By Dale Lamontagne, Hamilton Bulldogs Correspondent, Bulldogs Hockey Report
HAMILTON, ON – The Hamilton Bulldogs playoff race took a little detour on Thursday night, as the Chicago Wolves defeated the ‘Dogs 4-2 at the FirstOntario Centre.
Midway through the first period, the Wolves scored after a shot from the blueline deflected off the backboard and Magnus Paajarvi tapped in the loose puck behind Mike Condon. The ‘Dogs were not able to get on the board in the first period, and trailed the Wolves 1-0.
In the middle frame, the Wolves made it 2-0.
Forward Paajarvi deked around a Bulldog defenceman shooting the puck on net, where he was able score his second goal of the night.
The Bulldogs night continued to go downhill five-minutes into the third period, as Chicago went up 3-0.
Shane Harper extended the Wolve’s lead to 3-0 after he sniped the puck over Condon’s shoulder.
The Bulldogs, however, showed a little bit of life.
Just about half way into the third, T.J. Hensick put the Bulldogs on the board with a backhand shot that beat Matt Climie glove side.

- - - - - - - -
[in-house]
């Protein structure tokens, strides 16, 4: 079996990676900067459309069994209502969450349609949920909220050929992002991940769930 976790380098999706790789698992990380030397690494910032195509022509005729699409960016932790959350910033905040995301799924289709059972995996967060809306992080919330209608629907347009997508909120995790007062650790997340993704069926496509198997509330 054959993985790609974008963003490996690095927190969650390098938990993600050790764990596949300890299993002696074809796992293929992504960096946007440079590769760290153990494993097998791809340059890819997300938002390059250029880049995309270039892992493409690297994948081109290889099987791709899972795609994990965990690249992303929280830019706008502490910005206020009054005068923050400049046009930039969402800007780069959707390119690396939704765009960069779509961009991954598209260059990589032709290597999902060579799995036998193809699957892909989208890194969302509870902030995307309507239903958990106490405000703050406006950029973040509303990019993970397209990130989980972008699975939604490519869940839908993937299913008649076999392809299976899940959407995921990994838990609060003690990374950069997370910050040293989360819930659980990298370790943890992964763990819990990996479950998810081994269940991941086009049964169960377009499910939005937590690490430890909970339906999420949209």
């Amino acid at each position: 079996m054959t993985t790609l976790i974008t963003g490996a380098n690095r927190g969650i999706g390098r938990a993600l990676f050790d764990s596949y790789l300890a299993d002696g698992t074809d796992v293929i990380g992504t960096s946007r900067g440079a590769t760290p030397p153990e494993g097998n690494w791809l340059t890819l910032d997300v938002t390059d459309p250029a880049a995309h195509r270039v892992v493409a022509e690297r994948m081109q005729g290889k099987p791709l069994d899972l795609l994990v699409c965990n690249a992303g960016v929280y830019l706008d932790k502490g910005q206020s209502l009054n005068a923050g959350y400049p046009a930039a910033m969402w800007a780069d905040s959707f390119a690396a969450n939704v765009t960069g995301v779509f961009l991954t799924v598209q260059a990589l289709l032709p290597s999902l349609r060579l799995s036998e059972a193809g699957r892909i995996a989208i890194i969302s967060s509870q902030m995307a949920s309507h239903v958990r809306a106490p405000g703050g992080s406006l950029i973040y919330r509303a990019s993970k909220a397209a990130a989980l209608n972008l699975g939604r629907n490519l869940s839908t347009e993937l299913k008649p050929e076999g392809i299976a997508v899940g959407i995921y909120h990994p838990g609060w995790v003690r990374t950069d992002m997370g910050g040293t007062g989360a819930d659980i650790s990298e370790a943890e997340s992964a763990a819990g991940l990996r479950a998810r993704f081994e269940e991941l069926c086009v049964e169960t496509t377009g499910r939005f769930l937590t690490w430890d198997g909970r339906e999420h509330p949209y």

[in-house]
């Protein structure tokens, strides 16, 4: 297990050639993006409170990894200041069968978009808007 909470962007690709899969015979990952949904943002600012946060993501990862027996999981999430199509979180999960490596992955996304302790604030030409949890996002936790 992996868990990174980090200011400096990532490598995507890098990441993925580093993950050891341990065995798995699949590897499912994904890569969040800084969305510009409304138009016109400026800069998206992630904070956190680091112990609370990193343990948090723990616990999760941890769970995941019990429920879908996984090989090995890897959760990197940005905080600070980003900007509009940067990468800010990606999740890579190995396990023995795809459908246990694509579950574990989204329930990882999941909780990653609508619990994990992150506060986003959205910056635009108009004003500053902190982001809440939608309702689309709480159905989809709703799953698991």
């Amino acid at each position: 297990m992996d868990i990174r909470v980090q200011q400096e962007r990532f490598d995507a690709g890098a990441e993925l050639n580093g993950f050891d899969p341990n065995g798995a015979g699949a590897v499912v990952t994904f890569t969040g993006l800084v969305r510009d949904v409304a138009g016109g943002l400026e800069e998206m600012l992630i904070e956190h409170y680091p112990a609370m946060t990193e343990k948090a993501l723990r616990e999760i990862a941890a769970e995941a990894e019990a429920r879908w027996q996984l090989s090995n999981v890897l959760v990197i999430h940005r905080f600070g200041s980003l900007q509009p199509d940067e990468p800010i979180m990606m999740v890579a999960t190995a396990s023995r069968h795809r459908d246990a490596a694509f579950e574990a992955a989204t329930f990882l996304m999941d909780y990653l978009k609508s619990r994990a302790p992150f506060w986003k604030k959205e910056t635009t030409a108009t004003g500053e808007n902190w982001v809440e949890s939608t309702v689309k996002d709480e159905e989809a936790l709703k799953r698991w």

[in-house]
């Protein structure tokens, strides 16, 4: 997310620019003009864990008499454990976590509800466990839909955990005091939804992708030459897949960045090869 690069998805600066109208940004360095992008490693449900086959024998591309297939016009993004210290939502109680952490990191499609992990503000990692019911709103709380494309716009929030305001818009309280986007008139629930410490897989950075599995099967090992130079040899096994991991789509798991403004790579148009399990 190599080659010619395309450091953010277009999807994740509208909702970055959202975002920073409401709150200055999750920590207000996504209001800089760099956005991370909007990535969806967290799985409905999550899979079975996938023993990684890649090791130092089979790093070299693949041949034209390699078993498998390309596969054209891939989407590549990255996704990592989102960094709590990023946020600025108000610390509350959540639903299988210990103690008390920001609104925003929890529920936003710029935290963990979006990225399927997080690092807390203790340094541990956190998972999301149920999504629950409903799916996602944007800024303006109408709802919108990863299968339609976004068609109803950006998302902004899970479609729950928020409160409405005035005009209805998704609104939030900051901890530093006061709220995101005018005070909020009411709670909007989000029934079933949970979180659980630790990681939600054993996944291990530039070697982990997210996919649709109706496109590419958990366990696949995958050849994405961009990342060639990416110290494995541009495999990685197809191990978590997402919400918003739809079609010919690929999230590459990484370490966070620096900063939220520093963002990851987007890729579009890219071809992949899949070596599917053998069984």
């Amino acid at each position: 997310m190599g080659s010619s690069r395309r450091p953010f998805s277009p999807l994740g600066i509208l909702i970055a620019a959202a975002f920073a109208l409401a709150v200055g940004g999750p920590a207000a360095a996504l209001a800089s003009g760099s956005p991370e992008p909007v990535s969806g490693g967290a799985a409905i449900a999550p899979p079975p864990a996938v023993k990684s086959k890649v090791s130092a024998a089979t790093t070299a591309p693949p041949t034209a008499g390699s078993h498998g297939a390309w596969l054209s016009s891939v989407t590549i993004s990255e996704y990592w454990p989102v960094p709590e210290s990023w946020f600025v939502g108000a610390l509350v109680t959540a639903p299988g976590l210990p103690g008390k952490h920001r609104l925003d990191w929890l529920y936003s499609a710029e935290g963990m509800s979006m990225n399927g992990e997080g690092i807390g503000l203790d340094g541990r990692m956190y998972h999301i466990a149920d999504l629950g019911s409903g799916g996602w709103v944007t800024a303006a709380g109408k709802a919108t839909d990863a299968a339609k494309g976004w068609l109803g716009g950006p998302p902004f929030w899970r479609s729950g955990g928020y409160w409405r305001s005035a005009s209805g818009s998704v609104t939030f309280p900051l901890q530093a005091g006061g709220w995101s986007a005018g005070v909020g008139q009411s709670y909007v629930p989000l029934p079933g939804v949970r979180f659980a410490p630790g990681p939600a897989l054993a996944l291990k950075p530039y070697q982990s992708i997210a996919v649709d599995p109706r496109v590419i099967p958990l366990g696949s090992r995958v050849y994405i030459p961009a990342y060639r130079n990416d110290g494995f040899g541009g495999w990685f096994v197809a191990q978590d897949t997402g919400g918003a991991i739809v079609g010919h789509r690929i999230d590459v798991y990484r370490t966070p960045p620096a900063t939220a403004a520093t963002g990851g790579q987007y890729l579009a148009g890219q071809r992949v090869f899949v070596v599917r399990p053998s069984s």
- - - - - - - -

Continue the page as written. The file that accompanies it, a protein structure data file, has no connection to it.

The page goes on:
However, Chicago got a goal back quick.
The Wolves made it 4-1 on the power-play during a two-on-one, with Pat Cannone tapping the puck in.
With 3:00 minutes to go, Charles Hudon shot Darren Dietz’s rebound out of mid air and over Climie’s glove side to cut the Wolves lead in half. It was a very pretty goal, but it would not be enough for the ‘Dogs as they fell to the Wolves.
HAMILTON, ON – Since the beginning of the season, the Hamilton Bulldogs have been a hot-and-cold hockey club. Thus it shouldn’t come as a surprise to many that after their offense exploded for six goals on the road on Saturday, it would go cold again at home Sunday, managing only a single tally while being thoroughly outplayed and outshot in a 4-1 loss, dropping them back out of a playoff position in the American Hockey League’s tight Western Conference standings.
Like the weekend’s two prior outings, the Bulldogs again got off to a good start with Jarred Tinrodi cutting to the net on the opening shift before having his backhand stopped by Chicago’s Matt Climie. Hamilton would also head to the game’s first powerplay a couple of minutes later, but the man advantage has been ice cold of late (0/13 in Friday and Saturday’s games combined) and produced little in the way of chances.